An exceptional criminal procedure for cannabis

The proposal allows for the continuation of harassment, searches and entry into homes without legal order, solely on the basis of suspected personal use. A person's self-ownership does not end with his body. There is a certain degree of independence and ownership of a person who grants immunity from harassment by the government to their clothing, tools, vehicles and home.

Law and criminal procedure state that a search and access to homes is only done in the event of a crime. Therefore, the law does not allow searching in homes except for crimes, which is not the case with the bill.

The creation of two classes of citizens between those condemned and those whose record is virgin

The conditions that must be met in order to admit the offense and to only have a fine instead of being considered a criminal violate equality before the law. The proposal states that anyone who does not meet the same strict conditions cannot be accessed under the conditions of the new law.

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In principle, conditions cannot affect equality before the law. The conditions set will ensure that those who already have a record because of cannabis will become second-class citizens. This is in fact a double penalty for a crime of which they are already guilty.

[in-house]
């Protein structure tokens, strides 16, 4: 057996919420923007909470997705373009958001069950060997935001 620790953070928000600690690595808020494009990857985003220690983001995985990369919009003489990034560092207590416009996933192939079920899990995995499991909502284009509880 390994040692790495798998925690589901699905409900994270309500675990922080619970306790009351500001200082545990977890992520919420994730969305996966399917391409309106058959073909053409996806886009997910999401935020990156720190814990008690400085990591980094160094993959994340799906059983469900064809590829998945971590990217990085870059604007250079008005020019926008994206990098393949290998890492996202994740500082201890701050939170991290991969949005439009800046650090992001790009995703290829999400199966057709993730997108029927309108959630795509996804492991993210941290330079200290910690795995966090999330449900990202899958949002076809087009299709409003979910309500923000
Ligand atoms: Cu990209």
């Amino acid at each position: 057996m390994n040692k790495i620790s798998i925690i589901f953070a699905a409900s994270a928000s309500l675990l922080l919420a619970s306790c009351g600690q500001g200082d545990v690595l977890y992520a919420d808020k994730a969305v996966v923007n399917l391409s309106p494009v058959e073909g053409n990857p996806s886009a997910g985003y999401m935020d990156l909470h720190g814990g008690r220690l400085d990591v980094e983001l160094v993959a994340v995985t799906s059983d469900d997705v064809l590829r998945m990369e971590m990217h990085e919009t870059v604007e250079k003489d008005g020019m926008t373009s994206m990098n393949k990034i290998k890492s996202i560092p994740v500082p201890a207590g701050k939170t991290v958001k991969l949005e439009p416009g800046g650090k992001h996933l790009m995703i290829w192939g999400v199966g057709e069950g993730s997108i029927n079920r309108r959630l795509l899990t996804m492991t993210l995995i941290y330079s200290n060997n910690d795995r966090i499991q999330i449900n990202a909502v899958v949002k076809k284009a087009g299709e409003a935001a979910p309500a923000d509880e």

This leads to a law that violates the prohibition of double punishment and the right to equality before the law.

Fines on decriminalization disproportionate

The fines provided for in the bill consist of disproportionate amounts. Thus the law provides for fines of 1.000 shekels and 2000 shekels for personal use. These amounts are 3 times higher than those given during a trial.

Attorney General Avihai Mandelblit himself ruled that these amounts were very heavy fines. This eliminates the discretionary power of judges. This is a violation of the right to fair access to justice.

The Israeli case, in relation to the possible reform planned in France is interesting. In both cases, the fine seems to be the chosen option. The example of the Hebrew state could shed light on identical issues in French law.


Medical cannabis training for Israeli pharmacists

Next month, the first cycle of a new medical cannabis course will be open only to pharmacists. This is taking place as part of the preparations for the transition to the provision of medical cannabis in pharmacies. The training lasts around 40 hours and costs around 2 shekels (000 euros).

cannabis Israel, cannabis in pharmacies, cannabis legalization, decriminalization

After the training of 80 doctors last year, the reform has stalled due to the export freeze. Nevertheless, dozens of pharmacists will be trained whose job will be to prepare cannabis in pharmacies.

As part of a new course, organized by the Union of Pharmacists and managed academically by Professor Gil Bar-Sela, pharmacists will obtain an official license for the distribution of medical cannabis in pharmacies. About a hundred pharmacies have registered to take his classes.

At Technion, the first class of the new course opens on April 30. The Hebrew University will transfer the second class (to Tel Aviv), probably several weeks later. Early registration for the next Technion course closes between March 18 and 20.

 

Tags : decriminalizationIsraelLawMedicinePharmacy